Cram’s Condensed Street Guide and Map of Chicago Evanston Oak Park


Chicago and the suburbs during the Great Depression.

1 in stock

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This detailed street map of Chicago, Illinois was published in the early 1930s to accompany a guidebook and street index to the region. It contains a wealth of fascinating information about the city, which had suffered greatly during the Great Depression. (The term ‘Hooverville’ was first used by the New York Times when describing a homeless encampment in Chicago).

The map uses red ink to highlight surface car lines, elevated railroads, and property of the Cook County Forest Preserves. Thanks to federal funding (and labor) from the Works Progress Administration and Civilian Conservation Corps, the Forest Preserves were undergoing a period of significant expansion at the time.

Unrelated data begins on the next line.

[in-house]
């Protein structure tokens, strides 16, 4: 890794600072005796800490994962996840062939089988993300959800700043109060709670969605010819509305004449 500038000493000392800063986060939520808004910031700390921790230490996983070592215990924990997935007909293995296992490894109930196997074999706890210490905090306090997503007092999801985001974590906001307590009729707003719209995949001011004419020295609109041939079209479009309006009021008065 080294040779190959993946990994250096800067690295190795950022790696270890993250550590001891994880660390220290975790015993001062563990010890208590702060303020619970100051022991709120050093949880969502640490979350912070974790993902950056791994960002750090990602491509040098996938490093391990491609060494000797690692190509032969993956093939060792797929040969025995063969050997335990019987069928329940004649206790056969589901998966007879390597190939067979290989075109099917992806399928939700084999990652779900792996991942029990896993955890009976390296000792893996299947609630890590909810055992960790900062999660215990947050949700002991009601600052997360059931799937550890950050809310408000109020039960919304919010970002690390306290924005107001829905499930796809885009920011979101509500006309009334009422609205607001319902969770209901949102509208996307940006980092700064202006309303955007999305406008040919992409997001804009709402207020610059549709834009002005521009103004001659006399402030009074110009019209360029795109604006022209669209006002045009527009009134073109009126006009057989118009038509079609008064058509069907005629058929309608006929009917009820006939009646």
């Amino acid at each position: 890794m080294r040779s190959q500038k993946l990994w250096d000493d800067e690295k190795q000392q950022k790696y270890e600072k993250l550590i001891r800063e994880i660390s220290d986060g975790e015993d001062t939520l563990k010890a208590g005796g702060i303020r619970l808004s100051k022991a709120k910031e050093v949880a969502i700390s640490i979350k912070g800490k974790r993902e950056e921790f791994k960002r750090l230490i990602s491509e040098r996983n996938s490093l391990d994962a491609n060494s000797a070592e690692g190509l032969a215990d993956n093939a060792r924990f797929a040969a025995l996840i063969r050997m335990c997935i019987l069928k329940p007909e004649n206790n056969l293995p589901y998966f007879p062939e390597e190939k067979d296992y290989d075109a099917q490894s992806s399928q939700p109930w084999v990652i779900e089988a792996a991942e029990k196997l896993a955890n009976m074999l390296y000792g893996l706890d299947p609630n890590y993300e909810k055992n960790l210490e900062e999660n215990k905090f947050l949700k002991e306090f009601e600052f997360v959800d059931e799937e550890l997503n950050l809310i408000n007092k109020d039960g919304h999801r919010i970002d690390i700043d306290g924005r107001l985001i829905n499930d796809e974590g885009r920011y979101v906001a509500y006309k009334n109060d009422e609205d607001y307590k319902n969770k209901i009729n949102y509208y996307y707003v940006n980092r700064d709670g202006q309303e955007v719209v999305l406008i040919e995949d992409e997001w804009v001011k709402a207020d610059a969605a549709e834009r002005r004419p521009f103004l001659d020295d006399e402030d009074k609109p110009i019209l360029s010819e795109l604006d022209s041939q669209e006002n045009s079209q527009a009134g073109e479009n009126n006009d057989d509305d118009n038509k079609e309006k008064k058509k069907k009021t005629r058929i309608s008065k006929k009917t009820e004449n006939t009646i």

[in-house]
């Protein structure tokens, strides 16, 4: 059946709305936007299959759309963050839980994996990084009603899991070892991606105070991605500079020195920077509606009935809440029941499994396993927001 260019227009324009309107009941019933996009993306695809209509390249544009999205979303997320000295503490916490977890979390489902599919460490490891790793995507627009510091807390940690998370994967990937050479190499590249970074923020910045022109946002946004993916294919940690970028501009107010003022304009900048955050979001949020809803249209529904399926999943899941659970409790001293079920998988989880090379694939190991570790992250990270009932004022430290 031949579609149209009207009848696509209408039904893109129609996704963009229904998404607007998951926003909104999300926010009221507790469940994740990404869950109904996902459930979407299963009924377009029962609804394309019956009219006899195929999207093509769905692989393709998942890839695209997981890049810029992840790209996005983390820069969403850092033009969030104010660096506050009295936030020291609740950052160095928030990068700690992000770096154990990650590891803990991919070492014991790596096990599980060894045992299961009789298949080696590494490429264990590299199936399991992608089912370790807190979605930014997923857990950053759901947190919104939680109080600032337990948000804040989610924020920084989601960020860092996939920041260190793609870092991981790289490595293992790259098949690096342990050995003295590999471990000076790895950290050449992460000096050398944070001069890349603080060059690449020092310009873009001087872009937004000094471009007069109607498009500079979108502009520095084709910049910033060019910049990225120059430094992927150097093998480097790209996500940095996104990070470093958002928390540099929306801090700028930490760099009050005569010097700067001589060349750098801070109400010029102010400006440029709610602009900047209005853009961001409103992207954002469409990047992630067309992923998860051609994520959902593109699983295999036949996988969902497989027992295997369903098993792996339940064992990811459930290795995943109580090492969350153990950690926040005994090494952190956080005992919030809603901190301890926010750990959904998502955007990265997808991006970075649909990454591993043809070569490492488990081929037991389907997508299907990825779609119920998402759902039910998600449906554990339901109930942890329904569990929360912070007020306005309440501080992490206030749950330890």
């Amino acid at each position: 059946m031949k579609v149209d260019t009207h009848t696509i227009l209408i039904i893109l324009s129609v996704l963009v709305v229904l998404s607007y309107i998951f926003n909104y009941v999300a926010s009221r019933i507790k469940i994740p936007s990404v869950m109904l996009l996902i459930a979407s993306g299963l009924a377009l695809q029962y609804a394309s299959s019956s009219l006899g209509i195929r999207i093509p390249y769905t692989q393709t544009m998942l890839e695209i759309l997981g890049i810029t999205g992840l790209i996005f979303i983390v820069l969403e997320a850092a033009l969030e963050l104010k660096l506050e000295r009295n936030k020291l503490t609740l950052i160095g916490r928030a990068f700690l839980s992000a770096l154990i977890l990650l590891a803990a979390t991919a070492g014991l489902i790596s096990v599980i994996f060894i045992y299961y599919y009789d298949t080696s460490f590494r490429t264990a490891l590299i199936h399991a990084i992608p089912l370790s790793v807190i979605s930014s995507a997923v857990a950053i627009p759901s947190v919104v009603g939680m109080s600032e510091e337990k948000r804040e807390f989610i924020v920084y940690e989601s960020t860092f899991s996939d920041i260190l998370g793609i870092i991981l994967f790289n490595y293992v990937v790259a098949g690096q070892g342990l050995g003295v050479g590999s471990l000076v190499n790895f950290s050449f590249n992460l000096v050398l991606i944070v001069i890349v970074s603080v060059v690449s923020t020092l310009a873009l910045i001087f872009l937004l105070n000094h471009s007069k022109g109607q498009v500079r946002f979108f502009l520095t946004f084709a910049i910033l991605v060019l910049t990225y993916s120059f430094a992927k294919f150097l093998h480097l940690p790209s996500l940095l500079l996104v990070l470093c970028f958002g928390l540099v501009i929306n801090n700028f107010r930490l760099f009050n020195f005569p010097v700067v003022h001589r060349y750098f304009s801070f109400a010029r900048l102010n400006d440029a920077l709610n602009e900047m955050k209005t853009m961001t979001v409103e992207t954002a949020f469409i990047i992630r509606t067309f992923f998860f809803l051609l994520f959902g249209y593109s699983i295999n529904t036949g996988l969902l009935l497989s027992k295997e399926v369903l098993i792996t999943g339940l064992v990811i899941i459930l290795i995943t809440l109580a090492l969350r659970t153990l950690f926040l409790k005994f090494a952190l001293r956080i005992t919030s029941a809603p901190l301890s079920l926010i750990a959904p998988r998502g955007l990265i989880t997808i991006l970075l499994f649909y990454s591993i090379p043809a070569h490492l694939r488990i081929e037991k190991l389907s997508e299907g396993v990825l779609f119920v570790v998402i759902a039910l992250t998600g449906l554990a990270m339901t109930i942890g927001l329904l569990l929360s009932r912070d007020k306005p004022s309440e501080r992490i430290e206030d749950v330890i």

Other details include parks, cemeteries, transportation stations, railroads, airports, sports stadiums, and amusement areas. Inset maps show similar street plans of the North Shore suburbs and all of Cook and the adjacent collar counties. Engraved, printed, and published around 1931 by the George F. Cram Company, Inc. of Indianapolis.


Map Details

Publication Date: c. 1931

Author: The George F. Cram Company, Inc.

Sheet Width (in): 29

Sheet Height (in): 23.6

Condition: A

Condition Description: 32 pp. street guide with stapled binding and original brown paper covers. Wrappers and contents are in good condition, and so is the fold out map affixed to the back cover. A few small holes at fold intersections and a bit of separation along fold lines, but remains in very good, or better, condition overall.


1 in stock